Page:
What You Need To Know About Coffee & Your Fitness Goals: Doctors Weigh In

mbg Contributor By Leigh Weingus
mbg Contributor
Leigh Weingus is a New York City based freelance journalist writing about health, wellness, feminism, entertainment, personal finance, and more. She received her bachelor’s in English and Communication from the University of California, Davis.

There's nothing quite like a strong, fragrant cup of coffee. After just one sip I feel invigorated and ready to take on the day, and I know I'm not alone in my passionate feelings toward a steaming cup of joe in the morning.

Because I exercise shortly after I've had my coffee and find I have a better workout for that reason, I've been pairing the two for years. But it recently occurred to me that fueling my workout might not be all that healthy, so I decided to do some digging.

I got in touch with two doctors—Will Cole and Joel Kahn—to get the scoop on just what kind of impact coffee has on fitness. Here's what they had to say.

Your pre-workout cup of coffee can actually help a lot.

Make no mistake: Drinking water is extremely important when you're exercising. In addition to his morning cup of coffee, Joel says he has a glass of room-temperature water, organic green powder, and lemon before heading to the gym.

Will adds, "Coffee can do several things to help your exercise routine. The first is obviously give you a boost of energy and brain focus. Coffee also increases something called lipolysis, helping your body let go of extra fat and burn more calories."

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But be aware of how your body reacts to caffeine.

If coffee upsets your stomach, you probably shouldn't be drinking it all—and you certainly shouldn't be pairing it with working out. Another thing to be aware of his how your body metabolizes caffeine.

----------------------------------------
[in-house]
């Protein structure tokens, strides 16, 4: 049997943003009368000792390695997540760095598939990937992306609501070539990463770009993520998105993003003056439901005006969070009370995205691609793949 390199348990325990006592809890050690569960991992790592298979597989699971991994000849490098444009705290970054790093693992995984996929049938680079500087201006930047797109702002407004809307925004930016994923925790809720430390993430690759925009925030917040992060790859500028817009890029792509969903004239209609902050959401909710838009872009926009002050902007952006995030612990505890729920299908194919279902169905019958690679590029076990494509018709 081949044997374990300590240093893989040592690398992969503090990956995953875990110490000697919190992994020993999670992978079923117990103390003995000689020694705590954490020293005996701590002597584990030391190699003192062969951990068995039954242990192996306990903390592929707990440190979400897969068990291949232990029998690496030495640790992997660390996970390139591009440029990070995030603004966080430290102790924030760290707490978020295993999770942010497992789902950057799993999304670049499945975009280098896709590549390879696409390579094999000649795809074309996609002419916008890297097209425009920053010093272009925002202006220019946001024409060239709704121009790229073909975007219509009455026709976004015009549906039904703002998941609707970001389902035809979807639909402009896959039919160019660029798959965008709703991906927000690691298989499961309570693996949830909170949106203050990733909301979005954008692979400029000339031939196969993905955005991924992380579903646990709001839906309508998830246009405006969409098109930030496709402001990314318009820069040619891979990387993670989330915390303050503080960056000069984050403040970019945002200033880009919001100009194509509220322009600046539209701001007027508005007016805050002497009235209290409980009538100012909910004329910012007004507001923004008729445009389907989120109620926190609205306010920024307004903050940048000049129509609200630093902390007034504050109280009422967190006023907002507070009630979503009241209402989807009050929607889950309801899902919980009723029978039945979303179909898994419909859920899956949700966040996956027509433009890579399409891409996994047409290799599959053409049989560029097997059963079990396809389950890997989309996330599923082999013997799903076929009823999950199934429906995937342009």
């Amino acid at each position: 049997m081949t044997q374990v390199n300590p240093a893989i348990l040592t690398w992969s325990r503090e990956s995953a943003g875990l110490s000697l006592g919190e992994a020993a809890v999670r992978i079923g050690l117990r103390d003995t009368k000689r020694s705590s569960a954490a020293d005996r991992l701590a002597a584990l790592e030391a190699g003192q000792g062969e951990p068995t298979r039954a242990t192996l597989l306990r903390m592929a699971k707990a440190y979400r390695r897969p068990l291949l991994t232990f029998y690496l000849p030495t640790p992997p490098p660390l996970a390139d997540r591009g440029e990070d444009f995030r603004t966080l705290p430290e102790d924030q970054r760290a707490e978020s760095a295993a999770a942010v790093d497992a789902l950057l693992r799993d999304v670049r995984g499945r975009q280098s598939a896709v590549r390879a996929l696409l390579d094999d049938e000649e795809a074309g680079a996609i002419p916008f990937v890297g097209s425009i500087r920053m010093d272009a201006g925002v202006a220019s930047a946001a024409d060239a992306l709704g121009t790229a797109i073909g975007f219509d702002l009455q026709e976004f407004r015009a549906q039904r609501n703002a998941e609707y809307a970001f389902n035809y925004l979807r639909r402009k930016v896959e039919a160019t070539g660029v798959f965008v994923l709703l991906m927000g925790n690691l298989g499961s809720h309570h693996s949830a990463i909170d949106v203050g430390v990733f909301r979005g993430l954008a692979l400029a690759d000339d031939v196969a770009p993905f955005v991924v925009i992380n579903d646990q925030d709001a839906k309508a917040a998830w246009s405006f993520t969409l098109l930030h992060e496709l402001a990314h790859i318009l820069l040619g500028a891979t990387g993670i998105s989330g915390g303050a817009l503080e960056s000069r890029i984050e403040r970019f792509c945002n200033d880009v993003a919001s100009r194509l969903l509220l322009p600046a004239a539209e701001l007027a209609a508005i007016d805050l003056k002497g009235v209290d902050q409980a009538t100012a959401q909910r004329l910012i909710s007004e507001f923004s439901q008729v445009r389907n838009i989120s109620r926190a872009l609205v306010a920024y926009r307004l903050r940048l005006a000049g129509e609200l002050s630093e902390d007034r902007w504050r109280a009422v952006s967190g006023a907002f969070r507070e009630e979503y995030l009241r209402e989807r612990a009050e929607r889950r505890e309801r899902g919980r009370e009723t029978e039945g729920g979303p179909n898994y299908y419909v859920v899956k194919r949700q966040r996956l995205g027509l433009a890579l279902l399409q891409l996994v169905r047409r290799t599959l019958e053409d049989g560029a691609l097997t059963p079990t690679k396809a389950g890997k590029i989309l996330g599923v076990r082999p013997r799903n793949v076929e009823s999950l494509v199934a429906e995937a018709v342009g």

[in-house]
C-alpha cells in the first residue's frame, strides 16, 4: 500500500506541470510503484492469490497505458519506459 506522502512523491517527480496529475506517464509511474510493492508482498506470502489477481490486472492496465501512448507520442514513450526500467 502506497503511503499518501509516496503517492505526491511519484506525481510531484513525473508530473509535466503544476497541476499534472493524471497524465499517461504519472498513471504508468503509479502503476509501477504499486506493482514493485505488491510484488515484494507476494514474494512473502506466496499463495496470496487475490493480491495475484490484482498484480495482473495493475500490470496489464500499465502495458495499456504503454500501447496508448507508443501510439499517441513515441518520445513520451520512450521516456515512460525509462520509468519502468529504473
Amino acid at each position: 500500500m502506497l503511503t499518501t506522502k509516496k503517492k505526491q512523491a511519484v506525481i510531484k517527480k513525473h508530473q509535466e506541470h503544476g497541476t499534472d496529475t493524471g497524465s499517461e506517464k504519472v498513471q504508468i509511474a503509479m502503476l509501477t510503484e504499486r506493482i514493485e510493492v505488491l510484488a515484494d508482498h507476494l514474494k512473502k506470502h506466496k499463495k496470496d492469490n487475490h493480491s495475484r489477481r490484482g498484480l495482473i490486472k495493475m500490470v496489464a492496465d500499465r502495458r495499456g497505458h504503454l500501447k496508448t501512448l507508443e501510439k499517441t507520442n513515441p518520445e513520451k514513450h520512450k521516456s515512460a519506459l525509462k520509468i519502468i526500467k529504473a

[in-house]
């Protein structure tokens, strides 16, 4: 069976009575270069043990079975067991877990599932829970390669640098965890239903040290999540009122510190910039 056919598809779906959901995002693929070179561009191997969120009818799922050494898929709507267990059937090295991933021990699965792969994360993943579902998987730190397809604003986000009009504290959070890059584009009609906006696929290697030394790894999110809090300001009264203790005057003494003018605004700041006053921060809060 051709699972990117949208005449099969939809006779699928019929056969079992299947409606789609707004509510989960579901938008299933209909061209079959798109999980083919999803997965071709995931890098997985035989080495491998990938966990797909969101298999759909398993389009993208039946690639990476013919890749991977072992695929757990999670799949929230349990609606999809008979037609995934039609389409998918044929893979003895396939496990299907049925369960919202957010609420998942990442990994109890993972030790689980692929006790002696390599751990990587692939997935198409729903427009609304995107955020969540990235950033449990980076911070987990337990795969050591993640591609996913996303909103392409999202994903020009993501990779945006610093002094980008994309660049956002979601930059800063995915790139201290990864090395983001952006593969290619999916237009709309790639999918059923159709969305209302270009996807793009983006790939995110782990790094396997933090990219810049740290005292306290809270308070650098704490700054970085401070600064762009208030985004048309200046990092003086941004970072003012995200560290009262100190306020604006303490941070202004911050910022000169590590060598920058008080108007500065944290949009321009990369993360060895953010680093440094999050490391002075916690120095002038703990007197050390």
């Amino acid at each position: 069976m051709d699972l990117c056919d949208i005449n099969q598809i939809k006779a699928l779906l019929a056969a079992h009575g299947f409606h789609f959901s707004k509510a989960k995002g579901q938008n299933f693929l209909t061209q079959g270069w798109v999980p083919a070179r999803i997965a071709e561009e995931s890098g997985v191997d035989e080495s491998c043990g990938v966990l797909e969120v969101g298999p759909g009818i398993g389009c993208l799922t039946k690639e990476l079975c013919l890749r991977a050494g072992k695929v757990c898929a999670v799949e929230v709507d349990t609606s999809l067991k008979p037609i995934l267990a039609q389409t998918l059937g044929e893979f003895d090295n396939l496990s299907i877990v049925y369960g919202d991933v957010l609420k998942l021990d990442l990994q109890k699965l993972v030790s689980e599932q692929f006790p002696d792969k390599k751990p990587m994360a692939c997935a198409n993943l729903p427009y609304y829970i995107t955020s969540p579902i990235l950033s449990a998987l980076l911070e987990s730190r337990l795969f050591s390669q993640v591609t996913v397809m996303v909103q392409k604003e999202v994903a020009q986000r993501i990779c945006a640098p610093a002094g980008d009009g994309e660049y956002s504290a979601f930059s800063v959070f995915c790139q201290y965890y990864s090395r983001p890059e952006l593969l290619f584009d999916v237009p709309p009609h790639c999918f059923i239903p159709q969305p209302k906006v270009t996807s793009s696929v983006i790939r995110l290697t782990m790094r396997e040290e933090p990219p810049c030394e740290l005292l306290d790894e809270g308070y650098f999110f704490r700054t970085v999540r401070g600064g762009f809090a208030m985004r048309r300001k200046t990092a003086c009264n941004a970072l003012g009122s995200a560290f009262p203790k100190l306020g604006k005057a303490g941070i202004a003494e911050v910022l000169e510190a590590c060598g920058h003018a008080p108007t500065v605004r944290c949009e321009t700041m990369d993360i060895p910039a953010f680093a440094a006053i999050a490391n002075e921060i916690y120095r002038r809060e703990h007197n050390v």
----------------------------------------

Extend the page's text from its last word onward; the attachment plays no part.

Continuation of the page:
"Fifty percent of people metabolize caffeine slowly, so it hangs around longer, making people prone to palpitations, racing, and higher blood pressure after coffee," Joel says. "While there is a genetic test that can be done on blood or saliva to check this (I am a fast metabolizer, so it clears quickly), stay aware, and make sure to monitor your heart rate and blood pressure."

All coffee is not created equal.

Unfortunately, you can't swing by Starbucks every morning for a sugar-filled drink and expect to crush the half-marathon you're training for. Joel recommends a pinch of sugar in your coffee at most (black preferred) and notes that the filters used in drip coffee are beneficial, as they trap the chemicals that raise blood cholesterol.

"Make sure it's organic. Pesticides aren't cool," Will adds. "Go for coffee that's been third-party tested for mold, which can be high in some beans. If you go for decaf, try ones that are decaffeinated with Swiss water process, which is nontoxic. Avoid the blends with artificial flavors. You are real; your coffee should be as well."

The bottom line? Unless you're particularly sensitive to caffeine, coffee probably makes your workouts stronger. Drink up!

Ready to learn more about how to unlock the power of food to heal your body, prevent disease & achieve optimal health? Register now for our FREE web class with nutrition expert Kelly LeVeque.

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